A graph G(V, E) is a non-linear data structure that consists of node and edge pairs of objects connected by links.
There are 2 types of graphs:
A graph with only directed edges is said to be a directed graph.
Example
The following directed graph has 5 vertices and 8 edges. This graph G can be defined as G = (V, E), where V = {A,B,C,D,E} and E = {(A,B), (A,C) (B, E), (B,D), (D, A), (D, E),(C,D),(D,D)}.
A graph with only undirected edges is said to be an undirected graph.
Example
The following is an undirected graph.
Graph data structure is represented using the following representations.
Step 1: Define a Stack of size total number of vertices in the
graph.
Step 2: Select any vertex as the starting point for traversal.
Visit that vertex and push it on to the Stack.
Step 3: Visit any one of the adjacent vertices of the vertex,
that is at top of the stack and is not visited, and
push it on to the stack.
Step 4: Repeat step 3 until there are no new vertices to visit
from each vertex on top of the stack.
Step 5: When there is no new vertex to visit, use
backtracking and pop one vertex from the stack.
Step 6: Repeat steps 3, 4, and 5 until stack becomes Empty.
Step 7: When stack becomes Empty, produce the final
spanning-tree by removing unused edges from the graph.
Python implementation
#BFS method to traverse graph def dfs_iterative(graph, start_vertex): visited = set() traversal = [] stack = [start_vertex] while stack: vertex = stack.pop() if vertex not in visited: visited.add(vertex) traversal.append(vertex) # add vertex in the same order as visited stack.extend(reversed(graph[vertex])) return traversal test_graph = { 'A': ['B', 'S'], 'B': ['A'], 'C': ['D', 'E', 'F', 'S'], 'D': ['C'], 'E': ['C', 'H'], 'F': ['C', 'G'], 'G': ['F', 'S'], 'H': ['E', 'G'], 'S': ['A', 'C', 'G'] } print(dfs_iterative(test_graph, 'A'))
Step 1: Define a Queue of size total number of vertices in the
graph.
Step 2: Select any vertex as the starting point for traversal.
Visit that vertex and insert it into the Queue.
Step 3: Visit all the adjacent vertices of the vertex, that is
in front of the Queue and is not visited, and insert
them into the Queue.
Step 4: When there is no new vertex to visit from the vertex in
front of the Queue, delete that vertex from the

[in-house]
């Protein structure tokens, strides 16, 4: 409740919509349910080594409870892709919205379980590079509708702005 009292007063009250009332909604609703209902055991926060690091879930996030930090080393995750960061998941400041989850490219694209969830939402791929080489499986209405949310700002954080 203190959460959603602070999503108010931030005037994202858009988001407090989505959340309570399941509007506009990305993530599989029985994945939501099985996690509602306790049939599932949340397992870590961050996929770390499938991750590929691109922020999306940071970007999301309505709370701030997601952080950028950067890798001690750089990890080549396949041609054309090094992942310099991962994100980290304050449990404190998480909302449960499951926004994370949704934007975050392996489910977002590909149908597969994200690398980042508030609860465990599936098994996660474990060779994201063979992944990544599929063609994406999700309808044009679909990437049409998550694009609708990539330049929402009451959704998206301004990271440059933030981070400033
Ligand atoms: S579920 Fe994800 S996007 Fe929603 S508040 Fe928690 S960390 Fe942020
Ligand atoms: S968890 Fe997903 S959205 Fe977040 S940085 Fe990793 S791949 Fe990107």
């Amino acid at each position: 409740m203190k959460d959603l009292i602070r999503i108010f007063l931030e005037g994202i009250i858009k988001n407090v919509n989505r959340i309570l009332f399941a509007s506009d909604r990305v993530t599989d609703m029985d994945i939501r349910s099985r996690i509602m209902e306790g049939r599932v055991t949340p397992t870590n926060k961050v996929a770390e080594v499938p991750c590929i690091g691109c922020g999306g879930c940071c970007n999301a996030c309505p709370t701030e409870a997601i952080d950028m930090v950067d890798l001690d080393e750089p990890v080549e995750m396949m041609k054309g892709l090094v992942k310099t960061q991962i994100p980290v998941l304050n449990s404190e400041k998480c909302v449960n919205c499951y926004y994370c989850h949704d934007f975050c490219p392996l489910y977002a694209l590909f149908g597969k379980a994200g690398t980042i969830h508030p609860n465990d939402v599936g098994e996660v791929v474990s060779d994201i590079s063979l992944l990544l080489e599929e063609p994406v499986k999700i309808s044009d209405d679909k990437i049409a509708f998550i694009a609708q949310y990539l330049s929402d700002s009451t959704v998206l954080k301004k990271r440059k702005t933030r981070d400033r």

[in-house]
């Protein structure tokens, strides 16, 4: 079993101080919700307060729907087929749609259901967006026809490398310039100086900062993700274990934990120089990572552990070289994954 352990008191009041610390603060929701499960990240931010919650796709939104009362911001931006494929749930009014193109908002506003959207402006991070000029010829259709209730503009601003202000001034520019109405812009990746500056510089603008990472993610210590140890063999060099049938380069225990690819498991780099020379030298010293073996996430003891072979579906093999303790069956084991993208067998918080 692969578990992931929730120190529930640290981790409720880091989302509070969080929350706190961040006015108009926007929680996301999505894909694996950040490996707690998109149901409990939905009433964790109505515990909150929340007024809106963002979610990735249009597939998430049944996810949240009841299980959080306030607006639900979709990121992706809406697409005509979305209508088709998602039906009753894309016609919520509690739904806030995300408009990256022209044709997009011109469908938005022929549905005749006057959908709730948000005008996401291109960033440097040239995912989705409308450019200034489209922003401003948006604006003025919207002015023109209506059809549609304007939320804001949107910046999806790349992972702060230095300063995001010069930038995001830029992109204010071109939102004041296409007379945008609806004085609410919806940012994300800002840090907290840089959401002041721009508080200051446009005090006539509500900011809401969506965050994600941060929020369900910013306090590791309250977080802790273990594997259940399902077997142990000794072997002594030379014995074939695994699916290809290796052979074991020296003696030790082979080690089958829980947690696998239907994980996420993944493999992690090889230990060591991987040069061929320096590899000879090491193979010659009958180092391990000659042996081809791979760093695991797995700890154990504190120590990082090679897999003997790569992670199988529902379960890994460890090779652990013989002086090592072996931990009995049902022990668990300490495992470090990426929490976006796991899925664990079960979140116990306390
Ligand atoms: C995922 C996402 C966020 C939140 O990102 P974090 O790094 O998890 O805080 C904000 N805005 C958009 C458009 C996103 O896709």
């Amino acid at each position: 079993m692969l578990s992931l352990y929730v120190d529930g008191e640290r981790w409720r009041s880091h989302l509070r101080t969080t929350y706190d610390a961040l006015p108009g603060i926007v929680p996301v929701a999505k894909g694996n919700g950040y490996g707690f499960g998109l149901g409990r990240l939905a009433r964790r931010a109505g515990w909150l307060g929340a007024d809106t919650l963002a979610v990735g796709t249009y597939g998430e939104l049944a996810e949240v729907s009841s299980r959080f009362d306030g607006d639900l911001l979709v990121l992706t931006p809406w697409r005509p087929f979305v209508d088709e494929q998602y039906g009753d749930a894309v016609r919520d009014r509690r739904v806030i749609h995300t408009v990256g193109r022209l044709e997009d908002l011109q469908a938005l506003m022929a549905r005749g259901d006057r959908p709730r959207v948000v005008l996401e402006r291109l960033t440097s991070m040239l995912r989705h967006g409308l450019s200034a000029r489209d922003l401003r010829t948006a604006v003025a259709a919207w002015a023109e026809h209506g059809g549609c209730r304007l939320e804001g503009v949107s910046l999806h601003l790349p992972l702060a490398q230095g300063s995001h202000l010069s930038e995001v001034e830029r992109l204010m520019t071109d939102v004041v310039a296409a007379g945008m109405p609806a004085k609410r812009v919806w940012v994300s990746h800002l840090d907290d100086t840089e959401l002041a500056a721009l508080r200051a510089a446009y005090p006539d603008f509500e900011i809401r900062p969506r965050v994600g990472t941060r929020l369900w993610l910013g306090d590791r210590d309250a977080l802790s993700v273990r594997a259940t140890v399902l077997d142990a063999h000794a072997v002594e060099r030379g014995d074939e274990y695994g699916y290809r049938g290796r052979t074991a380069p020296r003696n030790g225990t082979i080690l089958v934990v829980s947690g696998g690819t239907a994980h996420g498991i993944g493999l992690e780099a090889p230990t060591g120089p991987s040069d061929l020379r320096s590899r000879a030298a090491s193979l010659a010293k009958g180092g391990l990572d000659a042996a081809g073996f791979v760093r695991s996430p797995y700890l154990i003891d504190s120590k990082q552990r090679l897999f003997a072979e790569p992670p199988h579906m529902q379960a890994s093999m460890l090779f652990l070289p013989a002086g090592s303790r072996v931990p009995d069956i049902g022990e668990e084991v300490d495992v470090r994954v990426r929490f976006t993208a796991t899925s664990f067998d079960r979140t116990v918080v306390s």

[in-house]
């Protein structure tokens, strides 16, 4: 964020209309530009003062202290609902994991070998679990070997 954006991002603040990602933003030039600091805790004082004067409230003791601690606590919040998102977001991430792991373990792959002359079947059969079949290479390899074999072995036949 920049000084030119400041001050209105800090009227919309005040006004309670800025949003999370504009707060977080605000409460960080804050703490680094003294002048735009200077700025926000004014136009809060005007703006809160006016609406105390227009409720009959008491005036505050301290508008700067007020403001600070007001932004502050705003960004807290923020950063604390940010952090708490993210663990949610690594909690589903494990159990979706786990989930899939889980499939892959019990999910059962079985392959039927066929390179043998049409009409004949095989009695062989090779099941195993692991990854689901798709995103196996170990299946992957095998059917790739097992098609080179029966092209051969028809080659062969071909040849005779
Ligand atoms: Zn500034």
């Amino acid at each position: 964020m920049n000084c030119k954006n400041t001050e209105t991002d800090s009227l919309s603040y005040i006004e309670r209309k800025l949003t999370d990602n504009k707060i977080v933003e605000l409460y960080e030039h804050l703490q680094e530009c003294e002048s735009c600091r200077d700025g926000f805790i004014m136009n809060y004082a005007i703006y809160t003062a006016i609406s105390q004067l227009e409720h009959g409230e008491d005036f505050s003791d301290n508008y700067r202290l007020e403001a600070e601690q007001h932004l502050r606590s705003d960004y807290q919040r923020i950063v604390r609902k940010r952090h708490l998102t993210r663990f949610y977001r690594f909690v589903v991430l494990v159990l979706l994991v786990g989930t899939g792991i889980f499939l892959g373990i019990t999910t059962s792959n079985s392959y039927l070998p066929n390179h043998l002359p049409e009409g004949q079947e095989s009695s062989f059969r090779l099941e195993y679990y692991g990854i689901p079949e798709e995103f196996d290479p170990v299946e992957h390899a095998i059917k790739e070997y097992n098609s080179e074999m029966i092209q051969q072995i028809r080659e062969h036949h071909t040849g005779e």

Queue.
Step 5: Repeat steps 3 and 4 until the queue becomes empty.
Step 6: When the queue becomes Empty, produce the final
spanning-tree by removing unused edges from the graph.
Python implementation
#BFS method to traverse graph def bfs(graph, start): path = [] queue = [start] while queue: vertex = queue.pop(0) if vertex not in path: path.append(vertex) queue.extend(graph[vertex]) return path test_graph = { 'A': ['B', 'S'], 'B': ['A'], 'C': ['D', 'E', 'F', 'S'], 'D': ['C'], 'E': ['C', 'H'], 'F': ['C', 'G'], 'G': ['F', 'S'], 'H': ['E', 'G'], 'S': ['A', 'C', 'G'] } print(bfs(test_graph, 'A'))
Since they are powerful abstractions, graphs can be very important in modeling data. In fact, many problems can be reduced to known graph problems. Here we outline just some of the many applications of graphs.
Social network graphs: To tweet or not to tweet. Graphs that represent who knows whom, who communicates with whom, who influences whom, or other relationships in social structures. An example is the twitter graph of who follows whom.
Graphs in epidemiology: Vertices represent individuals and directed edges to view the transfer of an infectious disease from one individual to another. Analyzing such graphs has become an important component in understanding and controlling the spread of diseases.
Protein-protein interactions graphs: Vertices represent proteins and edges represent interactions between them that carry out some biological function in the cell. These graphs can be used to, for example, study molecular pathway—chains of molecular interactions in a cellular process.
Network packet traffic graphs: Vertices are IP (Internet protocol) addresses and edges are the packets that flow between them. Such graphs are used for analyzing network security, studying the spread of worms, and tracking criminal or non-criminal activity.
Neural networks: Vertices represent neurons and edges are the synapses between them. Neural networks are used to understand how our brain works and how connections change when we learn. The human brain has about 1011 neurons and close to 1015 synapses.
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